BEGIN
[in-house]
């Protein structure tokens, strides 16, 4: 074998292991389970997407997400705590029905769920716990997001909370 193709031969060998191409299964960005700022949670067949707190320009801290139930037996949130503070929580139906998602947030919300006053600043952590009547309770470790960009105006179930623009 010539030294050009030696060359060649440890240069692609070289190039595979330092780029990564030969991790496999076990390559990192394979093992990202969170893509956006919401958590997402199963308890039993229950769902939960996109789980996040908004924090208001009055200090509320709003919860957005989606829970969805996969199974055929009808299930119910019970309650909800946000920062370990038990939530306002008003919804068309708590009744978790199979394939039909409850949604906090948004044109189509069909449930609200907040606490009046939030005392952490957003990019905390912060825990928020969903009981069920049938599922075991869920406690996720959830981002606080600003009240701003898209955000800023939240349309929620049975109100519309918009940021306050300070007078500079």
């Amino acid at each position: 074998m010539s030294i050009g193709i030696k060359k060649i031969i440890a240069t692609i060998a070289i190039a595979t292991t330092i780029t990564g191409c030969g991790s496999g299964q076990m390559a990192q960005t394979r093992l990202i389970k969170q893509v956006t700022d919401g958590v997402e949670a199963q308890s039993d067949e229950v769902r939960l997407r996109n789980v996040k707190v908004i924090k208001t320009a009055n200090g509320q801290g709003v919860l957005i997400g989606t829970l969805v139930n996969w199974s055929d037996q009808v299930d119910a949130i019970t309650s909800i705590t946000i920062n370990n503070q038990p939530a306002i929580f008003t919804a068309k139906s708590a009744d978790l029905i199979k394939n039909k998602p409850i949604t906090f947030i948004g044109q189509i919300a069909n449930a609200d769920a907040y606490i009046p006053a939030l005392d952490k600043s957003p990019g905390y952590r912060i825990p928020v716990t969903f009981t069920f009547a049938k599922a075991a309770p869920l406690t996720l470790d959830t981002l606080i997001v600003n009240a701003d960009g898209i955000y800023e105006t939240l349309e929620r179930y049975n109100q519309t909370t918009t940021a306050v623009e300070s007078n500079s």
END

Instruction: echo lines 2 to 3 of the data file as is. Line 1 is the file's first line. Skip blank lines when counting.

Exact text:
């Protein structure tokens, strides 16, 4: 074998292991389970997407997400705590029905769920716990997001909370 193709031969060998191409299964960005700022949670067949707190320009801290139930037996949130503070929580139906998602947030919300006053600043952590009547309770470790960009105006179930623009 010539030294050009030696060359060649440890240069692609070289190039595979330092780029990564030969991790496999076990390559990192394979093992990202969170893509956006919401958590997402199963308890039993229950769902939960996109789980996040908004924090208001009055200090509320709003919860957005989606829970969805996969199974055929009808299930119910019970309650909800946000920062370990038990939530306002008003919804068309708590009744978790199979394939039909409850949604906090948004044109189509069909449930609200907040606490009046939030005392952490957003990019905390912060825990928020969903009981069920049938599922075991869920406690996720959830981002606080600003009240701003898209955000800023939240349309929620049975109100519309918009940021306050300070007078500079």
């Amino acid at each position: 074998m010539s030294i050009g193709i030696k060359k060649i031969i440890a240069t692609i060998a070289i190039a595979t292991t330092i780029t990564g191409c030969g991790s496999g299964q076990m390559a990192q960005t394979r093992l990202i389970k969170q893509v956006t700022d919401g958590v997402e949670a199963q308890s039993d067949e229950v769902r939960l997407r996109n789980v996040k707190v908004i924090k208001t320009a009055n200090g509320q801290g709003v919860l957005i997400g989606t829970l969805v139930n996969w199974s055929d037996q009808v299930d119910a949130i019970t309650s909800i705590t946000i920062n370990n503070q038990p939530a306002i929580f008003t919804a068309k139906s708590a009744d978790l029905i199979k394939n039909k998602p409850i949604t906090f947030i948004g044109q189509i919300a069909n449930a609200d769920a907040y606490i009046p006053a939030l005392d952490k600043s957003p990019g905390y952590r912060i825990p928020v716990t969903f009981t069920f009547a049938k599922a075991a309770p869920l406690t996720l470790d959830t981002l606080i997001v600003n009240a701003d960009g898209i955000y800023e105006t939240l349309e929620r179930y049975n109100q519309t909370t918009t940021a306050v623009e300070s007078n500079s």